December 18, 2009 | by Tyrone Ford
Review: Poundstone’s tour stops in Maryland

Paula Poundstone’s latest tour included a double performance Dec. 12, at the Rams Head Tavern in Annapolis, Md. Her career has spanned several decades boasting awards including the American Comedy Award for Best Female Stand-Up Comic in 1989 and a CableAce Award for her HBO special “Cats, Cops and Stuff” in 1990. Poundstone worked as a political correspondent for “The Tonight Show” during the 1992 presidential campaign and in 1996 served as a political correspondent for “The Rosie O’Donnell Show.” Most recently, she has appeared on National Public Radio as a panelist on the radio news quiz show “Wait Wait … Don’t Tell Me!”

She performed before a sold out audience at the Rams Head Tavern and received a warm welcome when she took the stage. The odd part was there was no announcement that her set was going to begin, she simply took the stage, mic in hand, and dove right in. In true Poundstone style she was dressed in a suit and tie combination, which, for those that remember her earlier performances, has become a trademark ensemble.

Many performers like to incorporate remarks about the city where they’re performing into their act to connect with the audience, but not Paula. Poundstone asked an audience member closest to the stage, “Do you live here? Wherever we are,” which seemed to endear her to the audience even more. Attending a Paula Poundstone performance will leave you impressed at her ability to interact spontaneously with audience members creating conversations bound to garner riotous laughter. Armed with nothing but a stool, a microphone and a can of Diet Pepsi, Paula’s ability to find humor on the spot has become the stuff of legend.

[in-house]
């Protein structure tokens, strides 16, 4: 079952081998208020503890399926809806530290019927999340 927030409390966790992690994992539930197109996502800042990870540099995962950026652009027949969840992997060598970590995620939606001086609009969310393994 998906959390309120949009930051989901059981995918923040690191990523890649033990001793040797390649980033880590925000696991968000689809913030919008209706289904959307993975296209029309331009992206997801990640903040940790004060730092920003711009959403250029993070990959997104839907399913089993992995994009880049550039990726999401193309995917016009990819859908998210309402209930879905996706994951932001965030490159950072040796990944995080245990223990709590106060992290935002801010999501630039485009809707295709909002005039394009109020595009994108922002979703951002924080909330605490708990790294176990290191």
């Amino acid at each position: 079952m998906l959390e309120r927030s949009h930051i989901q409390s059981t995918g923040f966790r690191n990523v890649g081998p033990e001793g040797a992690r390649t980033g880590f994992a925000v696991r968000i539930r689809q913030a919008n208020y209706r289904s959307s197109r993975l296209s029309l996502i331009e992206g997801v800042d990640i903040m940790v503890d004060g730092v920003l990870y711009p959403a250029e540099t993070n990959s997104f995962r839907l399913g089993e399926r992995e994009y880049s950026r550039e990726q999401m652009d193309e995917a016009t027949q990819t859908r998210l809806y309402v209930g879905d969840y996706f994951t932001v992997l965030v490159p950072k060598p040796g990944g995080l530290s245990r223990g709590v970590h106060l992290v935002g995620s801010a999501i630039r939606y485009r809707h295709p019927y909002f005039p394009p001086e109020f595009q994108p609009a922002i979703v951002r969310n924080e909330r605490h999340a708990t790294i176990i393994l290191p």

Poundstone was born in Huntsville, Ala., and her family moved to Sudbury, Mass., when she was young but now she calls California home. When discussing her current state of residence, she said it’s “Embarrassing to live in a state that had Prop 8,” which was met with applause from the audience. Her performance was fairly divided: the first half had more of a political slant while the last half was more related to family life. Poundstone has adopted several children, so her comedy will oftentimes reveal her personal struggles with raising kids in today’s society.

Poundstone labels herself as asexual, doesn’t date, and she has never been romantically linked with anyone of any gender. “I don’t have sex because I don’t like it,” she once joked. “I’d have to marry a Mormon so someone could cover my shift.” This was not a subject she greatly expounded upon; she merely stated that she is “not much of a sexual creature.”

Poundstone also considers herself an atheist, which brought one member of the audience to his feet with applause. Her description of not seeing atheists traveling door to door NOT preaching the word and not trying to give away “The Good Book with blank pages” was met with thunderous applause from the audience. It was this unassuming, matter-of-fact humor that kept the audience thoroughly entertained for the entire set.

With a house full of children and cats, 13 felines to be exact, it’s no wonder that it took Poundstone nine years to write her book. She mentioned that she wrote “There Is Nothing in this Book That I Meant to Say” entirely by hand due to the fact she has only recently purchased a computer. Writing is a topic Poundstone obviously has strong feelings about. She refers to children who don’t try their hand at writing as “iPod kids” because those are the ones who essentially sit in class with their iPods on rather than paying attention and learning. This was the point in the show where you could see the mother coming out as she described several situations of her involvement with her children’s education and the importance of being involved in the process.

Paula Poundstone is obviously smart, her fidgety style with locked-jaw delivery proved to be more than a pleasant surprise live. She is relaxed and charming — her jokes seem more like offhand remarks than forced quips. Combined with the spontaneously amusing give-and-take with the audience you could not have asked for a more enjoyable evening.

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